Ms. Ruchita Beri opened the session by underlining the growing unpopularity of the French presence in Francophone countries. With this observation, she invited Ms. Dinesh to make her presentation. Ms. Dinesh’s talk covered the implications and challenges of the withdrawal of French troops from Mali and its impact on the neighboring countries. She began her presentation by highlighting the political, economic, and security developments in Mali, including the coups, terrorist activities, prevailing poverty, and communal violence. She drew the audience’s attention to the fact that a rise in insurgent activity in northern Mali and the government’s inability to quell it led to a coup in 2012. Fearing an entrenchment of such activities in the central and southern regions, the interim government of Mali requested France’s aid in counter-terrorism, leading to Operation Serval and France’s arrival in the country in 2013. In 2020, another coup was led by Colonel Assimi Goïta against the government and in May 2021—in what the speaker said is referred to as ‘a coup within a coup’—Col. Goïta seized power and President Ndaw and Prime Minister Ouane were detained. This was the immediate political context of France’s decision to reduce its troops and later withdraw. Ms. Dinesh gave an economic overview, outlining Mali’s poverty and dependence on oil imports. She also noted that the growth of local terrorist outfits, communal violence between the herding and farming communities, drug trafficking, and other organised crimes have given rise to a complex security climate. She also provided a comprehensive overview of the activities of international bodies such as the United Nations Multidimensional Integrated Stabilization Mission in Mali (UN MINUSMA), European Union Capacity Building Mission in Mali, and European Union Training Mission in Mali.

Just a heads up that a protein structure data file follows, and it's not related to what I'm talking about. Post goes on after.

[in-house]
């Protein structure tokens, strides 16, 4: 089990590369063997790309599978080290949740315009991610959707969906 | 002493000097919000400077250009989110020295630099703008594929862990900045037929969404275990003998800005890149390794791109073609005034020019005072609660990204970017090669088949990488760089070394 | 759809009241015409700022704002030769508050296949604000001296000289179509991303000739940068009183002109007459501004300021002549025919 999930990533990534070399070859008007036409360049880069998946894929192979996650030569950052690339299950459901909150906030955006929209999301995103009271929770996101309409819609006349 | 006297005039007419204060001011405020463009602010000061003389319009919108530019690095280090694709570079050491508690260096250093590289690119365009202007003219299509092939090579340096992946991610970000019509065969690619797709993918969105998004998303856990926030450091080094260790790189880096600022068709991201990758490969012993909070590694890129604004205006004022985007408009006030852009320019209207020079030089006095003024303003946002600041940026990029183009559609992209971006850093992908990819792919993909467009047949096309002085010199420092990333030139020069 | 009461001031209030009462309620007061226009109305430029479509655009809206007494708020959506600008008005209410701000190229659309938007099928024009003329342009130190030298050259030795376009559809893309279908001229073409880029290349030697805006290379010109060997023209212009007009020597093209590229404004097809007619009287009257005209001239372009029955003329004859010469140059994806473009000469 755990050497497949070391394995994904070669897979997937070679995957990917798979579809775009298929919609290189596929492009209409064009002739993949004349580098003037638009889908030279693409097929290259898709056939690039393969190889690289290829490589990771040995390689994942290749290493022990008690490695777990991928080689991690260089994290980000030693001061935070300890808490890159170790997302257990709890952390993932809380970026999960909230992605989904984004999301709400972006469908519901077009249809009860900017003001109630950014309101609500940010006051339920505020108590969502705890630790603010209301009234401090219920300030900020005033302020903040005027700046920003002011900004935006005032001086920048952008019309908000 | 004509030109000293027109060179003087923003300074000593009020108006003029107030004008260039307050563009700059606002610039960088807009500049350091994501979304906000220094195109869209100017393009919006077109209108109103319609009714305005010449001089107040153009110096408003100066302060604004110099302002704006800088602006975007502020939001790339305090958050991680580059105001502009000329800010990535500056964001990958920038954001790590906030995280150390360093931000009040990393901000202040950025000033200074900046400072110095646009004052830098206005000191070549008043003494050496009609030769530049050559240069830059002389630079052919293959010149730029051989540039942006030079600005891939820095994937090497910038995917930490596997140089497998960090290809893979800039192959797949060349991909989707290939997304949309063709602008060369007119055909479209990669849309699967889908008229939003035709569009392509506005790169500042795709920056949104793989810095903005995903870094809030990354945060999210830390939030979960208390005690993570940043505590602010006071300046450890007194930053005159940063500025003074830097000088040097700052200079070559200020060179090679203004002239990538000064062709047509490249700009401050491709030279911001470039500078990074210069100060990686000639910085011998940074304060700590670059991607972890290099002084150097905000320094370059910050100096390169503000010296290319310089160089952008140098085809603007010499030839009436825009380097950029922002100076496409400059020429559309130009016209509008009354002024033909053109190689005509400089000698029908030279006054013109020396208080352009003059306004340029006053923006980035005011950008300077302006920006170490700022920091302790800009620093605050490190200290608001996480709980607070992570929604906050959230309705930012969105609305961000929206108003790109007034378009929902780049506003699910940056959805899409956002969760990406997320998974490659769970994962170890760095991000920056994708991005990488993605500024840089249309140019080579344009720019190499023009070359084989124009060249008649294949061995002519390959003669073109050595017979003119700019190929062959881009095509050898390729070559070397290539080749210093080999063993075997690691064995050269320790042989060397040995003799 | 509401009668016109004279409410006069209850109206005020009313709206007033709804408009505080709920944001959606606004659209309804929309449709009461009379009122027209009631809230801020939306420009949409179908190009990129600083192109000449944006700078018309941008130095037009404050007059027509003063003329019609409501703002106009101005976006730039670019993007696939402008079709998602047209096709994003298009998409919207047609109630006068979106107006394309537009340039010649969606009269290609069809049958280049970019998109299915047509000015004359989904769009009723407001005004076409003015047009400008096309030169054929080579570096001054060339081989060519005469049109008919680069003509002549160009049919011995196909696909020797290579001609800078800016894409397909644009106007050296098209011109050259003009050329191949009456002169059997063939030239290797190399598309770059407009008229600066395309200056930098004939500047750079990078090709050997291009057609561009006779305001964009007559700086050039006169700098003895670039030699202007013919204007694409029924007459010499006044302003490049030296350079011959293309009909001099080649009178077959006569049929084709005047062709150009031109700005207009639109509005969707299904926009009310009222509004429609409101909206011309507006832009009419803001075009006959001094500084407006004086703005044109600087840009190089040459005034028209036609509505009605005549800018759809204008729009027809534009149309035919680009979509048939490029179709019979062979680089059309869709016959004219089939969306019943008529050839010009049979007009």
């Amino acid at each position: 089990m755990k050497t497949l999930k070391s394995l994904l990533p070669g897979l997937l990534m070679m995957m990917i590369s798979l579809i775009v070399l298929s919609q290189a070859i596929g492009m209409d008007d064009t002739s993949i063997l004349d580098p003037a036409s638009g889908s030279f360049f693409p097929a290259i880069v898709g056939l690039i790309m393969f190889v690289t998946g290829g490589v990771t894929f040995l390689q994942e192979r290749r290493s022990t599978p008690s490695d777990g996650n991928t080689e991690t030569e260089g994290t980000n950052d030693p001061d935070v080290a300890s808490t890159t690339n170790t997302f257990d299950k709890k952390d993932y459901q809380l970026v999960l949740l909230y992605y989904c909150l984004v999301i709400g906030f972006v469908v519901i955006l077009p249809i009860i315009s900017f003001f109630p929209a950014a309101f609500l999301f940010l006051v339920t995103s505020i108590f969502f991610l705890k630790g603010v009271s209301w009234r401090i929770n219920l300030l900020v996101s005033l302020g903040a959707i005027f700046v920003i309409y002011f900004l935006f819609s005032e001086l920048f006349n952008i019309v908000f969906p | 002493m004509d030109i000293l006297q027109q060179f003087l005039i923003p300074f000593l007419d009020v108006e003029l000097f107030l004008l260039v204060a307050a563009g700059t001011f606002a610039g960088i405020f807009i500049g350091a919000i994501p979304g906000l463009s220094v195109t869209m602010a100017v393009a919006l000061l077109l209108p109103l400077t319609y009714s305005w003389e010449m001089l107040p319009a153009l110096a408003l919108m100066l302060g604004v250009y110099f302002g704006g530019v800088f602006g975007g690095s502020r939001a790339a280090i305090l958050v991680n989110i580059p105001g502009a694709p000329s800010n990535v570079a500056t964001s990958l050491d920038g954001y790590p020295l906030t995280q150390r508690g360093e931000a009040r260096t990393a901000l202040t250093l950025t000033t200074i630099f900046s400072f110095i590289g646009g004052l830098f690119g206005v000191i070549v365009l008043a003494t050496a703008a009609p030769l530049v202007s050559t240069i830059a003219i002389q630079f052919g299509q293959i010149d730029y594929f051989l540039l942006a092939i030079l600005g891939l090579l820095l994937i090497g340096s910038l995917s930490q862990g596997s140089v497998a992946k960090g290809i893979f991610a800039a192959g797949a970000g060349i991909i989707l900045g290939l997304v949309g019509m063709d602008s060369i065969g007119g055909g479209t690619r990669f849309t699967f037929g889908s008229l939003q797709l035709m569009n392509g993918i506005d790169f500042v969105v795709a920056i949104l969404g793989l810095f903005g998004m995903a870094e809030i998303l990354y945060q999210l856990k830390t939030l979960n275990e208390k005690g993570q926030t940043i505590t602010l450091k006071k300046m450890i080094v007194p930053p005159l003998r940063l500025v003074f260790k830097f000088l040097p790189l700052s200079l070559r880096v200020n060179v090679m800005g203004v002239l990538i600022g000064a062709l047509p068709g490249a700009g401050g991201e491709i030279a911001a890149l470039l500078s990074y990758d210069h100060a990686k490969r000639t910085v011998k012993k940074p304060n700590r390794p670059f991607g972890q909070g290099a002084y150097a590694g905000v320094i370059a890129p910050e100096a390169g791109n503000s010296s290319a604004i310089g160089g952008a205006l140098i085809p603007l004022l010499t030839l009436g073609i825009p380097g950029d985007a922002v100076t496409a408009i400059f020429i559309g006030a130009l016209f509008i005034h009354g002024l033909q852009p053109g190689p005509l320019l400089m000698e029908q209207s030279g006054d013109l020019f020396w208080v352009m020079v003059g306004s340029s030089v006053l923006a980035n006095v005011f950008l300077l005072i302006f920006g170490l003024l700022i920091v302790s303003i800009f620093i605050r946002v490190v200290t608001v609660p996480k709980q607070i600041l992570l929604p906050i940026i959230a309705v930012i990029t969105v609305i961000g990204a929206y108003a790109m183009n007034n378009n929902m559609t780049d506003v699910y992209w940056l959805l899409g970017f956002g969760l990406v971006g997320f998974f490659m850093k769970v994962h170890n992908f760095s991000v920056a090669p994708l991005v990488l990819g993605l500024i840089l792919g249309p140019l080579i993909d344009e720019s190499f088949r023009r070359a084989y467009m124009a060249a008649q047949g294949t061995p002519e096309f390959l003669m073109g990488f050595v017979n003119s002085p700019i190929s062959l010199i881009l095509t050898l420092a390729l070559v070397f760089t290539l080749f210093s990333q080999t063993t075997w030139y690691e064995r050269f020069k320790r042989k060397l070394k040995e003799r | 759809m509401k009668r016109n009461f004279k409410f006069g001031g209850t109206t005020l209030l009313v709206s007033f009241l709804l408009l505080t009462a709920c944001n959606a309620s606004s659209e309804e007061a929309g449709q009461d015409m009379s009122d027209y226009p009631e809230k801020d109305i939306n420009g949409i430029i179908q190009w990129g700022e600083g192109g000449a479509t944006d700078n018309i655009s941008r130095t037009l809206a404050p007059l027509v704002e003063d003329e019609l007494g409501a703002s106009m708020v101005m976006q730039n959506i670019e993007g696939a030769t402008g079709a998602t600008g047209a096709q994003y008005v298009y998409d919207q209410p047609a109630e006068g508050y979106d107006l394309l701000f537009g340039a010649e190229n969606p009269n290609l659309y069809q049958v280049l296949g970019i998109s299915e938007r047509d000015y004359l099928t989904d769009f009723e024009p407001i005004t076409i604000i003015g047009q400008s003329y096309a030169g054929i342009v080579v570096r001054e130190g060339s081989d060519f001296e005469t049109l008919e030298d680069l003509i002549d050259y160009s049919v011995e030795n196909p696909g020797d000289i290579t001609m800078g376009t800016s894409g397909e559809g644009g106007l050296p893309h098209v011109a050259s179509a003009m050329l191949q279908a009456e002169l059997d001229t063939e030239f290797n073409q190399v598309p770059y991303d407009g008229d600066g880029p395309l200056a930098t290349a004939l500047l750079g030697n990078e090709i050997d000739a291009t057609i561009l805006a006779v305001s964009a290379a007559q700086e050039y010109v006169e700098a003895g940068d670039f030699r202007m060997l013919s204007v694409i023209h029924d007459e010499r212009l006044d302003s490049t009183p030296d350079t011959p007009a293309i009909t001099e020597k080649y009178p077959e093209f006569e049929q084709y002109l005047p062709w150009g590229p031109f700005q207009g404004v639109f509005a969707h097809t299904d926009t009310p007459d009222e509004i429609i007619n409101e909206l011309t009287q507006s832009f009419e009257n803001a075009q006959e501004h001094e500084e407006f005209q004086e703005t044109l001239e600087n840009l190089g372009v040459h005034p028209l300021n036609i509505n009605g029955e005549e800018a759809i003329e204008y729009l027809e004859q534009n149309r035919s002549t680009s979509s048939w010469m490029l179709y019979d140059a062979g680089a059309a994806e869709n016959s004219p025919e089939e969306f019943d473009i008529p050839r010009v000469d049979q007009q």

Talking about the inception and triggers of Operation Serval, Ms. Dinesh called attention to France’s moral obligation to look after its formal colonies. She also mentioned the success of Operation Serval in pushing back rebels to the northern part, giving rise to Operation Barkhane focused on counter-terrorism operations in the region, which although has eliminated the top leadership of several terrorist outfits and neutralised insurgents, has had limited success as the security threats in Mali have only increased. Ms. Dinesh pointed out that, after the May 2021 coup France refused to work with an unconstitutional government and President Macron announced a reduction of troops deployed to Mali. In February of 2022, France and its allies (part of Takuba Task Force) announced a coordinated withdrawal of their forces due to ‘multiple obstructions’ by the military-led government. In addition to this, a delay in elections and deterioration of bilateral ties also motivated France’s withdrawal. The speaker also shed light on the entry of new actors such as a Russian paramilitary organisation, the Wagner Group, into Mali. According to the government, the purpose of the Wagner Group is to train the armed forces of Mali but this reasoning is met with skepticism by the West.